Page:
Friday, July 6, 2012

The Sour Owl

This is a bit out of the purview of our regular postings, but, recently, I was reminded by an old friend of the Sour Owl.  It was a coffeehouse which predated the Ten O'clock Scholar in Dinkytown where, back in the early 60's, Bob Dylan and the rest of us lesser known musicians got our start.

I was not in this group, as I was between living in Alaska, and West Africa, as the following e mail will explain. But Steve Oleson, a gifted young flamenco guitarist was present, and after all these years, his name has come back into my life.  This is about flamenco, not birds, so you can cut out at any time.

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I graduated from the School of Forestry at the U of M in 1960, and took a six month job in Alaska.  When I came home, unsure of what lie ahead of me, I signed a contract to go to Liberia, West Africa to be the superintendent of a rubber plantation (Fireststone Tire & Rubber), where I was to remain for two years until I realized my dream of going to Spain to study flamenco.

Much like Steve, up to that point I had taught myself -- lugging my axe all the way up to Alaska to drive my bunk mates nuts.  Upon my return home, I'd have six months before leaving for Africa.  It was during this period that I discovered Steve, whose brain I picked relentlessly in pursuit of knowledge.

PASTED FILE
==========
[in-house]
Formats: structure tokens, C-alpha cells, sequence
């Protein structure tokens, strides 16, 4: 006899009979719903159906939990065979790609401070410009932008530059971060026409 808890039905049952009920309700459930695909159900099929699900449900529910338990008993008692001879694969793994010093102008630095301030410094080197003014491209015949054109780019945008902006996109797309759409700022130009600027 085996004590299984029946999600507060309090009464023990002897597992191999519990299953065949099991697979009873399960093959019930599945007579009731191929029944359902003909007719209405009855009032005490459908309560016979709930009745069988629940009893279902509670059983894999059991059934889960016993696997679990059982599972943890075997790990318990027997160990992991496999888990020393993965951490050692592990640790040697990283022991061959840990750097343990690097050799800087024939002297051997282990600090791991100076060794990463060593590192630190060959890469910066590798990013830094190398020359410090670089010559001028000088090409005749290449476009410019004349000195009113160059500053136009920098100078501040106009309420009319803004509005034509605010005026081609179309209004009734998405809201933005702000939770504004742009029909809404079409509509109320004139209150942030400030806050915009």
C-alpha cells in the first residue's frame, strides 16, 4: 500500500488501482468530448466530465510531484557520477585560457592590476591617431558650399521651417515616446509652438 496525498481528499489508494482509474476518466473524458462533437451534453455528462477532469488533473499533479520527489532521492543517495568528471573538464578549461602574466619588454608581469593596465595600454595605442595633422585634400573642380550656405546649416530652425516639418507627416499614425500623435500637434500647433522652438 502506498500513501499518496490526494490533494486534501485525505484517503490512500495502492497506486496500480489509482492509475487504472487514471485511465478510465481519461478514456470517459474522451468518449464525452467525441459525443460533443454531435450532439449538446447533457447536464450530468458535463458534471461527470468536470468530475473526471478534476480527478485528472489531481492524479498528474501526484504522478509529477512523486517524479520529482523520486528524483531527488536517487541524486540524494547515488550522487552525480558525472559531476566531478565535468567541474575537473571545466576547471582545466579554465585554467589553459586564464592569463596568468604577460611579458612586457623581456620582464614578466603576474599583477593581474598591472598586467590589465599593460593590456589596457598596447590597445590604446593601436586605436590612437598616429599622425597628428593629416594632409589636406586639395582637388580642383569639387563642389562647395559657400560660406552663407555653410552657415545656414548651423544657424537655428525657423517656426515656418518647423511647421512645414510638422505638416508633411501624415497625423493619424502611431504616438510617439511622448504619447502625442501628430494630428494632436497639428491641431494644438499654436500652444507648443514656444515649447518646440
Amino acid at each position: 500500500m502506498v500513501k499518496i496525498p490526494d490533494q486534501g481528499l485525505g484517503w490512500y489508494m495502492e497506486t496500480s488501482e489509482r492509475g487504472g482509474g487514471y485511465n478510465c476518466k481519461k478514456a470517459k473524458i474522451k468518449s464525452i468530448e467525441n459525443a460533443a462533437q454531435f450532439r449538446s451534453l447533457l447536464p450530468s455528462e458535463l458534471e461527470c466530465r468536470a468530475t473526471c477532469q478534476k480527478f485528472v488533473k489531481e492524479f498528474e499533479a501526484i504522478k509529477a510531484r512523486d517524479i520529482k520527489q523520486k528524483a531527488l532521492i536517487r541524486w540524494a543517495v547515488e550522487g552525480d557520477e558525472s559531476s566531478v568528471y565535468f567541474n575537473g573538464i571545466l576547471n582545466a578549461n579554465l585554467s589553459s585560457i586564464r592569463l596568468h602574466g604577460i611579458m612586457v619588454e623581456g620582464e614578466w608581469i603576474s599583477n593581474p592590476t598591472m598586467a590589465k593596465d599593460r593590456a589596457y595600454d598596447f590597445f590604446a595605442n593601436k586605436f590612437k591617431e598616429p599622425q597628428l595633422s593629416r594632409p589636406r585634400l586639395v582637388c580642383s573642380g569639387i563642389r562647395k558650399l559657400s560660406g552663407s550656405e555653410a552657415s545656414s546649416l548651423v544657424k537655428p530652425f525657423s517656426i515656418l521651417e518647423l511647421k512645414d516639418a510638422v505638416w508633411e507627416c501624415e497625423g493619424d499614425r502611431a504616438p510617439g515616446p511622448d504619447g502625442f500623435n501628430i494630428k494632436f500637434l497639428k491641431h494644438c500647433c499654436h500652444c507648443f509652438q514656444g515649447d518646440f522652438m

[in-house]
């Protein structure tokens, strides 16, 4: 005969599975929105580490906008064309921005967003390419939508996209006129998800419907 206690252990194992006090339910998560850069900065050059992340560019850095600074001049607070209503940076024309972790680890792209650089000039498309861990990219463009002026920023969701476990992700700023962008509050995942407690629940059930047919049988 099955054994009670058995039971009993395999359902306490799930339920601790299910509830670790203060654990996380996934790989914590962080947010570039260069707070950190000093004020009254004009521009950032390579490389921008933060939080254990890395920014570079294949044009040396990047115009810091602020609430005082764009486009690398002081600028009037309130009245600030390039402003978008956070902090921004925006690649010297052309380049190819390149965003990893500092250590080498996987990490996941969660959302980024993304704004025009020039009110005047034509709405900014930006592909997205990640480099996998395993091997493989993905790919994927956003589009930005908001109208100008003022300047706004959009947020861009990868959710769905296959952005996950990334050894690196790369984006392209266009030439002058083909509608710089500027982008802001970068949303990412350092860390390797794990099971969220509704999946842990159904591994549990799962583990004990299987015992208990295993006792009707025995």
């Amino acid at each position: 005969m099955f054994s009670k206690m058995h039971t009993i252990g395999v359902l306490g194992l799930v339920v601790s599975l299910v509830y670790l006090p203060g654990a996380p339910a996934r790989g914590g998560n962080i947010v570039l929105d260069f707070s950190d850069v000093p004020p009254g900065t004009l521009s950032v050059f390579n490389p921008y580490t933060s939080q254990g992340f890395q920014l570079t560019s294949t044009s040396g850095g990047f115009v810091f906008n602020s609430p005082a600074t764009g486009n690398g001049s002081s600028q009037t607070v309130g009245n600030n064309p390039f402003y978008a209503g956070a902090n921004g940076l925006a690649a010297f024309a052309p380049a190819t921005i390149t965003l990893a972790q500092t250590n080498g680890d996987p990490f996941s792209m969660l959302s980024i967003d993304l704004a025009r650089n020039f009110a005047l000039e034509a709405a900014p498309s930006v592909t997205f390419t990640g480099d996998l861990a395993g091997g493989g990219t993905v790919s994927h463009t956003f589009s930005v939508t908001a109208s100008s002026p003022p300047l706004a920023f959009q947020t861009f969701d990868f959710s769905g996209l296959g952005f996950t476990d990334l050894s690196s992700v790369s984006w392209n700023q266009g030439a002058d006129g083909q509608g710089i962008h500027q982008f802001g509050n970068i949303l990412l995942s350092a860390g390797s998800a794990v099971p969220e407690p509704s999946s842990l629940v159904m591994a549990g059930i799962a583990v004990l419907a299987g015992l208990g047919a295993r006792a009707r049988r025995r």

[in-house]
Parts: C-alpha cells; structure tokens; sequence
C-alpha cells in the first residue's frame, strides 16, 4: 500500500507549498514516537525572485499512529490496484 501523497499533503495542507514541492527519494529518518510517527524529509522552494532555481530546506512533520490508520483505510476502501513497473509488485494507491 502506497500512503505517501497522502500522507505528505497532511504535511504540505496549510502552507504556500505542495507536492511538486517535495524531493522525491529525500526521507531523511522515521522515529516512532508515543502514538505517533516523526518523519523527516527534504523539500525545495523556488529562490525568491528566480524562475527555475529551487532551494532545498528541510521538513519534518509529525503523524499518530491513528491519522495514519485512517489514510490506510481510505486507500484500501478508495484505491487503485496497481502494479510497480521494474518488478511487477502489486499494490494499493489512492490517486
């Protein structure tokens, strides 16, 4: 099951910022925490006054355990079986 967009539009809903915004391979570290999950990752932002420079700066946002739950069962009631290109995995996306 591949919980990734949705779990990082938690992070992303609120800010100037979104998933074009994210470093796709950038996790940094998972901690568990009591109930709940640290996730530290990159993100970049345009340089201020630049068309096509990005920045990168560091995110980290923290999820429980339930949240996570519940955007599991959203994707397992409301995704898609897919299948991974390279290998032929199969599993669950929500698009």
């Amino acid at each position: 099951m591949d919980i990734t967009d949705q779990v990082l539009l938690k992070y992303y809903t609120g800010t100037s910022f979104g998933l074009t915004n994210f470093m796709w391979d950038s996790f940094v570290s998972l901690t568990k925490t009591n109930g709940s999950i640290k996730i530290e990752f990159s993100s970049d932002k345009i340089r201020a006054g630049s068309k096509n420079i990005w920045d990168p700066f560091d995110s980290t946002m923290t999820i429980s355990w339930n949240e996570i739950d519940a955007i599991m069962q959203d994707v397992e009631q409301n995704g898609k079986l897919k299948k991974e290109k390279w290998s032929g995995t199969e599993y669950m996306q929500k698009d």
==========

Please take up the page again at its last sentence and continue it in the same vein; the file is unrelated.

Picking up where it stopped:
He was a gifted musician, and a gracious teacher.  We became good friends...and then I left for Liberia.

While I was gone, Steve was killed in an auto accident.  His wife, Ann Mossman who danced with my mother as part of the Nancy Hauser Dance company, followed through on the gypsy tradition of having his marvelous Ramirez guitar smashed and put into the grave with him.  Had I been around, I would have convinced her to give it to me!!

Tony and I appreciate Billy's accolades on our behalf, but given  lives in music, as we have been blessed with , I know Steve would have continued growing as an artist and a musician, and would have achieved great acclaim.  He never got go to Spain (as I have had the good fortune to do) and to learn the full dimensions of the craft of playing flamenco... learning to accompany dancing and singing and everything that goes with a centuries-old folk art form.   That would have been his next step.

His life was cut short, or he would have emerged as I have, now at the age of 74, as one of the few representatives of the first generation of Americans to travel to Spain to study this deceivingly complex, difficult and poorly unappreciated and misunderstood form of guitar playing.

If I had stayed in forestry, I could have retired 20 years ago!

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